Let’s Reminisce About College Admissions!

Ekeh screenshot CNNIt’s college admissions season, which means we’re getting fun news items like this one in the New York Times about how higher education is so expensive that, to send his two kids to school, even the mayor of the richest city in the richest country in the world probably has to apply for financial aid.

the college process has cast Mayor de Blasio as a curious test case: His family is now affluent by most standards. Mr. de Blasio is paid $225,000 as mayor and the family receives tens of thousands of dollars in rental income from two properties in Park Slope, Brooklyn.

And yet, the de Blasio family’s argument for aid would not be unreasonable, according to financial aid experts — a striking testament to the increasingly extreme costs of higher education.

The mayor’s daughter, Chiara, attends Santa Clara University, a private Jesuit institution where tuition, room and board is roughly $55,000 a year. If Dante were to attend Yale, for example, tuition, room and board would come to about $60,000 a year.

Particularly with two children in college, the six-figure income “is not going to disqualify him from demonstrating need,” said Kalman A. Chany, president of Campus Consultants, a firm based in Manhattan that advises families on financial aid.

If de Blasio chooses Brown, he might end up rubbing shoulders with Michaela Kennedy Cuomo and Malia Obama. I wonder what sort of financial aid packages the first daughter of New York and the first daughter of the United States of America qualify for.

If  de Blasio does choose Yale, he will likely end up a classmate of Harold Ekeh, the Nigerian-born child of Target workers who got into every school he applied to, including the entirety of the Ivy League, but who is leaning towards Yale. Because the Bulldogs are offering him the best aid package? Even CNN Money doesn’t say. Is the topic of finances too distasteful for you, CNN Money? When did you get so squeamish? Ekeh has four younger brothers. How will he afford not merely tuition and room and board but books and other expenses? How will they? Inquiring minds want to know! 

Instead, our inquiring minds have to be satisfied with CNN’s focus on Ekeh’s bootstrapping accomplishments and his “humility.”

Outside of the lab, Ekeh directs a youth choir at his church, plays the drums, is part of Key Club and Model UN and was elected to the Homecoming court. He speaks Igbo and Spanish and has a 100.5% GPA. He’s proud of acing the AP History Exam despite his early struggles with the subject.

Elmont High School is 99% minority. Ekeh is the second student in recent years to win a prestigious Intel Science award.

He credits his success to hard work and perseverance, which is super, and I understand why Fox is so fond of him. But lots of people from less affluent families work hard and persevere and still don’t make it or have a hard time once they arrive on campus. Hopefully Yale, or whatever school Ekeh chooses, will help support him materially and in whatever other ways are necessary; it’s a waste to bring such talent to a place and then not know how to retain it.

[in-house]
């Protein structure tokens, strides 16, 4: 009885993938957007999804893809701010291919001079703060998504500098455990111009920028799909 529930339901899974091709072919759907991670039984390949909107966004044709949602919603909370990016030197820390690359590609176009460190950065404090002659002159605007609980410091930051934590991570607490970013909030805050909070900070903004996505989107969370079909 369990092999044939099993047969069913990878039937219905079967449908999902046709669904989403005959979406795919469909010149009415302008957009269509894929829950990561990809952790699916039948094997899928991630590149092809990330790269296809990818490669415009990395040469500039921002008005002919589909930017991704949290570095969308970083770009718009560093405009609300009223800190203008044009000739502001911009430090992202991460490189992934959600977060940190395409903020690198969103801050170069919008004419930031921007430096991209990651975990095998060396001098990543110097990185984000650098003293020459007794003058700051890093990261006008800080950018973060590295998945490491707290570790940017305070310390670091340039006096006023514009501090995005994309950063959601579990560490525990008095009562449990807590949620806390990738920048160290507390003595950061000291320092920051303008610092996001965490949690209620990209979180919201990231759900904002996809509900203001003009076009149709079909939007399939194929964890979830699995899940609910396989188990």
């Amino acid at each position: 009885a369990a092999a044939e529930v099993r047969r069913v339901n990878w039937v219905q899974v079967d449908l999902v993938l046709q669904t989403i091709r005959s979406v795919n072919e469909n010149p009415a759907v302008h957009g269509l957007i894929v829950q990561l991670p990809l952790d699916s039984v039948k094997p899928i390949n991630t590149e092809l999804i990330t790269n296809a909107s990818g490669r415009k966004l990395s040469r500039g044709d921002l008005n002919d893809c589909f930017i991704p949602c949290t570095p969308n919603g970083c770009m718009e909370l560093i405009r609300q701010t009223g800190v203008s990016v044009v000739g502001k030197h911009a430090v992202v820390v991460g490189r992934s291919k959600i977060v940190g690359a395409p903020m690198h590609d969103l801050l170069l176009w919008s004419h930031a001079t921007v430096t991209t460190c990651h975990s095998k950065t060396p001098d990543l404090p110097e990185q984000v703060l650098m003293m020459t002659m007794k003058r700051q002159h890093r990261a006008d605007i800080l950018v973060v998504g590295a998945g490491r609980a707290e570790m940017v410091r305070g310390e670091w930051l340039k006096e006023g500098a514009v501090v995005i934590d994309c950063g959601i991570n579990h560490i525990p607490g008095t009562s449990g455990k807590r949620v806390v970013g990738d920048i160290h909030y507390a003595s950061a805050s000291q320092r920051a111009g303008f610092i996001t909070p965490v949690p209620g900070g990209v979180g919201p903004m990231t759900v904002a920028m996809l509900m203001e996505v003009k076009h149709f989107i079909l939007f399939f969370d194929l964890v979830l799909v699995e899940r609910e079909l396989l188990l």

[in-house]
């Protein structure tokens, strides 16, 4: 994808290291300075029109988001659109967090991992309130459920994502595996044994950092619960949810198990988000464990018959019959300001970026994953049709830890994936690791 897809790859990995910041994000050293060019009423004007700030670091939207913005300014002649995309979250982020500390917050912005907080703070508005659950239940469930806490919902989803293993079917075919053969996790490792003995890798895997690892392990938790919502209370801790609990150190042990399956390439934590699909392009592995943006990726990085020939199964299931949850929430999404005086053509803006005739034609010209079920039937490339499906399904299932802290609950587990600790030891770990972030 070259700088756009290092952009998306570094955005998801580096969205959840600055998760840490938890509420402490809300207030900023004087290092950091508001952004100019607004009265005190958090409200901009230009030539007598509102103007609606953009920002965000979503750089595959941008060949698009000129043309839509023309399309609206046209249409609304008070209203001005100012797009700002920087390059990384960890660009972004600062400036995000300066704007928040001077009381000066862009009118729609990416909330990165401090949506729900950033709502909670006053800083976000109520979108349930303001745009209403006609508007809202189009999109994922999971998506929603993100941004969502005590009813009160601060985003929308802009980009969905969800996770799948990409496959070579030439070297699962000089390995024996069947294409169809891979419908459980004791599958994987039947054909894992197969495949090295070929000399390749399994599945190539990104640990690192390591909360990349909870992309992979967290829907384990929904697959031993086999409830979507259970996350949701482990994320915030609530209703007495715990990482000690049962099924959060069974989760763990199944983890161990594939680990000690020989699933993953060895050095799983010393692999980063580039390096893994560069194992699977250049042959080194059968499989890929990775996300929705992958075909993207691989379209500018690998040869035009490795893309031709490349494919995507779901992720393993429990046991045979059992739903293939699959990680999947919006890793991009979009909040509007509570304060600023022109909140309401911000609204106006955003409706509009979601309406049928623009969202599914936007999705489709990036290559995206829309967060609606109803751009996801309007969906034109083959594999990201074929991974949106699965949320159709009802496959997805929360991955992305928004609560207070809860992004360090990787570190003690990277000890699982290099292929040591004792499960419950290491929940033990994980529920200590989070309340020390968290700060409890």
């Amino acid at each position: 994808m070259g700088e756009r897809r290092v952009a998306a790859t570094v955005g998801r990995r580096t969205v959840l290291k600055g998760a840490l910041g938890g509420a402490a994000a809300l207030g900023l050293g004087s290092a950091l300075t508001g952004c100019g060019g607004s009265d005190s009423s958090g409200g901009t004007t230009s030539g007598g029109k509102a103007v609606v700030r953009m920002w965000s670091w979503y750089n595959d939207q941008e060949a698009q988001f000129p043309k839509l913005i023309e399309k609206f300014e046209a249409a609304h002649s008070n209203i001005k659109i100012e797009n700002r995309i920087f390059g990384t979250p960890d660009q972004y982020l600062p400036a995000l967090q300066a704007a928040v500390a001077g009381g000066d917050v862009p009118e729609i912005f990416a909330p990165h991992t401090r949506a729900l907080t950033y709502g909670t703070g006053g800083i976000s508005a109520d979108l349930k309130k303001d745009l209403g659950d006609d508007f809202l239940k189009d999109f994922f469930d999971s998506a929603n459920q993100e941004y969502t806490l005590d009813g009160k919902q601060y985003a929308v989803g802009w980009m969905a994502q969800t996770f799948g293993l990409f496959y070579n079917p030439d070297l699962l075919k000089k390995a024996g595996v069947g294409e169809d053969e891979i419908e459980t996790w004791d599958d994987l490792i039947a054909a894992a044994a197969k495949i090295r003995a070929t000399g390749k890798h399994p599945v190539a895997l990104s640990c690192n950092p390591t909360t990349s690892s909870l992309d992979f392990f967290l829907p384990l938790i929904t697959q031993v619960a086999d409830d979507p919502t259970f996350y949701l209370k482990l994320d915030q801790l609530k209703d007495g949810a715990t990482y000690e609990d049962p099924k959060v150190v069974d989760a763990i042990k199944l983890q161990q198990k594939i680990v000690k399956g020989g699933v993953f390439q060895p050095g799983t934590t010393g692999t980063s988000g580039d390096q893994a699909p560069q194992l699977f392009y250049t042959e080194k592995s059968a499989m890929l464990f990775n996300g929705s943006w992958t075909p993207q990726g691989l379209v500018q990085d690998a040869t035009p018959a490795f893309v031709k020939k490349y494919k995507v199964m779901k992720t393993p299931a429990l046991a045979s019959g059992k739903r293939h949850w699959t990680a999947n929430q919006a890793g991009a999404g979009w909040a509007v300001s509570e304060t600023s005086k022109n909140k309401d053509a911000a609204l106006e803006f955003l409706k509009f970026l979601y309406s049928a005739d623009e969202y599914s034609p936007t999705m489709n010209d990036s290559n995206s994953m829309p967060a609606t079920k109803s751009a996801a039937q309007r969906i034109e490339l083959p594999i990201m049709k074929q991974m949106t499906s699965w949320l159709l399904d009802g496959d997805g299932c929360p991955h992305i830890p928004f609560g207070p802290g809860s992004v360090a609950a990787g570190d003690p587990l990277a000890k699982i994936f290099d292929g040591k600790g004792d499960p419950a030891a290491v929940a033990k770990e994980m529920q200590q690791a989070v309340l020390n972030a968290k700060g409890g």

Why is college so increasingly, infernally expensive, anyway? Paul Campos tells us it’s not for the reasons we think:

over the past 35 years, college tuition at public universities has nearly quadrupled. … far from being caused by funding cuts, the astonishing rise in college tuition correlates closely with a huge increase in public subsidies for higher education. If over the past three decades car prices had gone up as fast as tuition, the average new car would cost more than $80,000. …

Appropriations per student are much higher now than they were in the 1960s and 1970s, when tuition was a small fraction of what it is today.

And the rise isn’t attributable to the salaries of professors either:

Salaries of full-time faculty members are, on average, barely higher than they were in 1970. Moreover, while 45 years ago 78 percent of college and university professors were full time, today half of postsecondary faculty members are lower-paid part-time employees, meaning that the average salaries of the people who do the teaching in American higher education are actually quite a bit lower than they were in 1970.

What is it, then, that accounts for the astronomical rise in prices?

a major factor driving increasing costs is the constant expansion of university administration. According to the Department of Education data, administrative positions at colleges and universities grew by 60 percent between 1993 and 2009, which Bloomberg reported was 10 times the rate of growth of tenured faculty positions.

Even more strikingly, an analysis by a professor at California Polytechnic University, Pomona, found that, while the total number of full-time faculty members in the C.S.U. system grew from 11,614 to 12,019 between 1975 and 2008, the total number of administrators grew from 3,800 to 12,183 — a 221 percent increase.

The rapid increase in college enrollment can be defended by intellectually respectable arguments. Even the explosion in administrative personnel is, at least in theory, defensible. On the other hand, there are no valid arguments to support the recent trend toward seven-figure salaries for high-ranking university administrators, unless one considers evidence-free assertions about “the market” to be intellectually rigorous.



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